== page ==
Thursday, January 26, 2006

Snakes and Ladders

Well, I must confess to a couple of shitty days, work-wise.

First up, I noticed that some joker - no, I won't provide the effing link - has placed Déjà Vu in his top five worst books of 2005. At that point, I wasn't having a bad day. It was just middlin'. Next, I get one of those standard 'Sorry, try again,' emails from MacMillan New Writing; I'd sent them my comedy novel 'Proper Job', which an agent recently wrote was 'fresh, lean, original and inventive' (though, to be fair, that same agent did go on to say that humour is virtually impossible to sell, and I should give up immediately). By then, I would describe my mood as 'mildly piqued'. Gumblings: Hah! What do they know? I'll show 'em. Etc.

Then, to round off the day, I get a call from the agent who is currently considering Déjà Vu. You might remember from a previous post that Scott Pack, chief buyer for Waterstone's, saw this blog and asked for a copy of my book. He read it and enjoyed it. Amongst other things, he said, 'the thriller element would hold its own with most of the books we sell in quantity...the characterisation was very strong...the ending left me impressed as I put the book down'. Scott then contacted some literary agents, one of whom contacted me. We chatted on the phone and I sent him a copy of Déjà Vu.

So away. The agent called me back yesterday with the 'thanks but no thanks' speech. Very polite, and refreshingly honest. He got half way through the book and decided that he would not be able to champion it at meetings.

Arf. Mood meter drops somewhat.

I'm appropriately jaundiced about this industry. I mean, it's getting on for eleven years since I sold my first short story as a teenager, and in that time I've written four-and-a-half novels. I've read a number of good books and a number of crap ones. I'm aware that publishing is a lottery, and I'm aware that a writer is, essentially, a foolish person who works - often for years - in the face of long odds. The writer doesn't expect the reward of fame, or fortune. Like a carpenter or any other manual worker, he only wants people to buy his stuff so he can afford food while he's making the next thing.

Me: "Can I interest you in this lovely mahogany number? I made it myself. Took me five years, and the sideboard-critics love it."

Customer: "No, thanks. We just bought a sideboard from Ikea."

Me: "Why? They're flat-packed. They're mass-produced and lack heart. Look, I've carved little mice into the legs. They're practically scampering. Here, micey -"

Customer: "But our sideboard has a vaguely sexual Swedish name. It's called Smegsmog. And everyone's talking about it. The Stockwells at number five just bought one, for Christ's sake."

Me: "But what about the sideboards of tomorrow? What if they only came from Ikea?"

Customer: "Good-bye. You might shift more units if you served meatballs."

Anyway, reasons to be cheerful: (1) If Déjà Vu attracted one agent, it might attract another; (2) Wonderful girlfriend, who seems to believe in me despite these constant messages replies of 'not good enough' from publishers and agents; (3) Good health; (4) Blog on which I can moan.

Arf.

Progress on 'Flashback', sequel to 'Déjà Vu':



Zokutou word meterZokutou word meterZokutou word meter
75,246 / 120,000
(62.0%)


-----

Written while listening to Don't Phunk With My Heart from the album "Dont Phunk With My Heart (UK single version)" by Black Eyed Peas

7 Comments:

Blogger redchurch said...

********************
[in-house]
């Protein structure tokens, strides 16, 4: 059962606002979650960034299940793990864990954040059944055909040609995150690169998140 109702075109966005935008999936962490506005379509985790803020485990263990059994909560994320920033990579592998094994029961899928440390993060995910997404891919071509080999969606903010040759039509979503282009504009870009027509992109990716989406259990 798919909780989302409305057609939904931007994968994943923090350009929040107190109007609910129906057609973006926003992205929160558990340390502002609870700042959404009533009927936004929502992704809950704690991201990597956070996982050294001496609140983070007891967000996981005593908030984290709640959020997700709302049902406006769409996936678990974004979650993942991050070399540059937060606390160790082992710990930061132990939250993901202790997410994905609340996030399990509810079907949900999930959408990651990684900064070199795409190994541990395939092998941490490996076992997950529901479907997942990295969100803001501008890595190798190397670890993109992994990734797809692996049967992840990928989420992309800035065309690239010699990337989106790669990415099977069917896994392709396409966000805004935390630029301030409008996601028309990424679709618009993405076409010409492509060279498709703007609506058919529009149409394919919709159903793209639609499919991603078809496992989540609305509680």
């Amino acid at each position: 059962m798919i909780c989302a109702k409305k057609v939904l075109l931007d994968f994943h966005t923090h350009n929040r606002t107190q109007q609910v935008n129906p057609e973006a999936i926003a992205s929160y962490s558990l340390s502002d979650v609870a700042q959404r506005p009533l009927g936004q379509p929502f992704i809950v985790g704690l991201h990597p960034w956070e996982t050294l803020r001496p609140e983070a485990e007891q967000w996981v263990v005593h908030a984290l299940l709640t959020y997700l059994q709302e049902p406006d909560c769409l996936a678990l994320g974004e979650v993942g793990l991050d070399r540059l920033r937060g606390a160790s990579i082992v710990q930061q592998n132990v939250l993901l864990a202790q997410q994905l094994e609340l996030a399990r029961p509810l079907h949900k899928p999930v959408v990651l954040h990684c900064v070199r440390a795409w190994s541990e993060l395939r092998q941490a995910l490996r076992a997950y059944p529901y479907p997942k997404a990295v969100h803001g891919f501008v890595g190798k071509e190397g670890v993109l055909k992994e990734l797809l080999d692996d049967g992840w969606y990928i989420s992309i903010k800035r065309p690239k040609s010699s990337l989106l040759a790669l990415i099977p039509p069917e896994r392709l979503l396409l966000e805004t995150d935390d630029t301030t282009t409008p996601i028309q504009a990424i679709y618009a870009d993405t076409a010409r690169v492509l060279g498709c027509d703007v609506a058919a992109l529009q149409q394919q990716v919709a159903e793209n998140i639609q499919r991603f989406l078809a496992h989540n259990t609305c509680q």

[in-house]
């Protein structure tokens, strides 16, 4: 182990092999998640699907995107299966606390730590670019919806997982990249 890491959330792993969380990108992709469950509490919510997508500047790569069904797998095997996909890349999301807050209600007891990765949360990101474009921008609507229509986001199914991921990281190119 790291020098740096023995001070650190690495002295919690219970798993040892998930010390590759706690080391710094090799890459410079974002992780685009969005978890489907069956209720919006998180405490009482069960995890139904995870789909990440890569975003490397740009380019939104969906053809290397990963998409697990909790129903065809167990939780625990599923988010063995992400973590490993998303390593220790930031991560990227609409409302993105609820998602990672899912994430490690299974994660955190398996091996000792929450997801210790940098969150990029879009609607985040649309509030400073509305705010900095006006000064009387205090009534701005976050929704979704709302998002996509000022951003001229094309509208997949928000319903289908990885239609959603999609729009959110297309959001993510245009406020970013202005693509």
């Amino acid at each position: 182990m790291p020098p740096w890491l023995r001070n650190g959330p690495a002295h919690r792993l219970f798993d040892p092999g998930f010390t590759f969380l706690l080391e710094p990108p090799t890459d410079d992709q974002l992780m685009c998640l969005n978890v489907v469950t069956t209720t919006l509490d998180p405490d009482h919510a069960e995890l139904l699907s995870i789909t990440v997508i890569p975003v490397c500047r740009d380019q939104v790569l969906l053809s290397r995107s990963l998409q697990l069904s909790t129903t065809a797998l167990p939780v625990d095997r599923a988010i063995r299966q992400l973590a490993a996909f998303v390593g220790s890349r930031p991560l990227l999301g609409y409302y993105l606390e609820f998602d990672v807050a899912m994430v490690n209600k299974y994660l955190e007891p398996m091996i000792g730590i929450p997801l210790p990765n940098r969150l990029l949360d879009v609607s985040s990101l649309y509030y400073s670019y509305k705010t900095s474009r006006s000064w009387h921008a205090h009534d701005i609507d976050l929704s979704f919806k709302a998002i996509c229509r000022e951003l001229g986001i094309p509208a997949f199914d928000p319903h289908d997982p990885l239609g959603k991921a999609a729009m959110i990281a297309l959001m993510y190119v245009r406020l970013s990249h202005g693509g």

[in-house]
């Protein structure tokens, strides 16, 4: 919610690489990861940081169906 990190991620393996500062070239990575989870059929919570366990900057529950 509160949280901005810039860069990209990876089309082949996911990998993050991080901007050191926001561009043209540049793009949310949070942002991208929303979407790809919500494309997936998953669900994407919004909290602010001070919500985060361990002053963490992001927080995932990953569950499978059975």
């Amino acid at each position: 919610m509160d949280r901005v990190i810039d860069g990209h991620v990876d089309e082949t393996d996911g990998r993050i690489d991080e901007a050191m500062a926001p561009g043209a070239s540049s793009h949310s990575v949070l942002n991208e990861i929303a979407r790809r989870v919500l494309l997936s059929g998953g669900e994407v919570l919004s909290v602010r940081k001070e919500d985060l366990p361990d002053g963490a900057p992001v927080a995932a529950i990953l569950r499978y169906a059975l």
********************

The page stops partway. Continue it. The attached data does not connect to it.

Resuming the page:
You were only joking about Ikea but you struck a note of truth:

It's not as much about the goods as it is the brand.

What brand are you? What brand is your book?

As for Grumpin' McGrumpinstein, I think that's the real job of every writer. I'm with ya there!

3:30 PM  
Anonymous NeilA said...

Hi, Ian. Just thought I'd stop by.

Hang on in there. It may be hard to see from your perspective, but you're making progress. You've done well with Deja Vu, and can use it as a stepping stone (as you have been doing).

Like carpentry, publishing is all about who you know. Other than keeping on writing, the only advice I can give is to get along to as many parties, conventions and launches as you can. I've seen how it operates from the inside, and yeah, it's put me off enough to only attempt to get anywhere once I've a masterwork in the bag, which maybe isn't so hot an idea. My writing's certainly slumped a bit quantity-wise over the last year or so.

In short, keep on 'em, lad. And the micey comment made me laugh

3:45 PM  
Blogger Katey Schultz said...

ok buddy, hang in there. i'm glad you ended this post on a relatively good note. check out my friend mendy's VERY FIRST entry (there are only a handful up now, so just scroll down) titled Start Where You Are at www.arkansasscribbler.com and see if that doesn't inspire you to keep on keepin' on. it's a tough life, but as she says, she is one of the wealthiest people she knows (and she's not talking about dough, here).
good luck and keep with it. something will give eventually.
best
katey
www.thewritinglife2.blogspot.com

2:22 PM  
Anonymous Anonymous said...

Spotted this, and thought it might be interesting:
http://thecuspofsomething.blogspot.com/2006/01/submitting-to-macmillan.html
Best wishes,
a Regular Reader of your blog!

8:05 PM  
Blogger CUBA, I REMEMBER YOU/CUBA, TE RECUERDO said...

This post has been removed by a blog administrator.

1:07 AM  
Blogger Helen Leggatt said...

I've enjoyed reading your blog and in particular your struggles getting in to book stores! I write because I love writing and because I love to make people laugh but don't have the guts to get up on stage!
Keep up the good work, hope you don't mind if I put a link to your blog on mine!
Helen Leggatt

11:48 PM  
Blogger Dr Ian Hocking said...

Thanks for your comment, Helen, and feel free to link to me on your blog!

8:27 AM  

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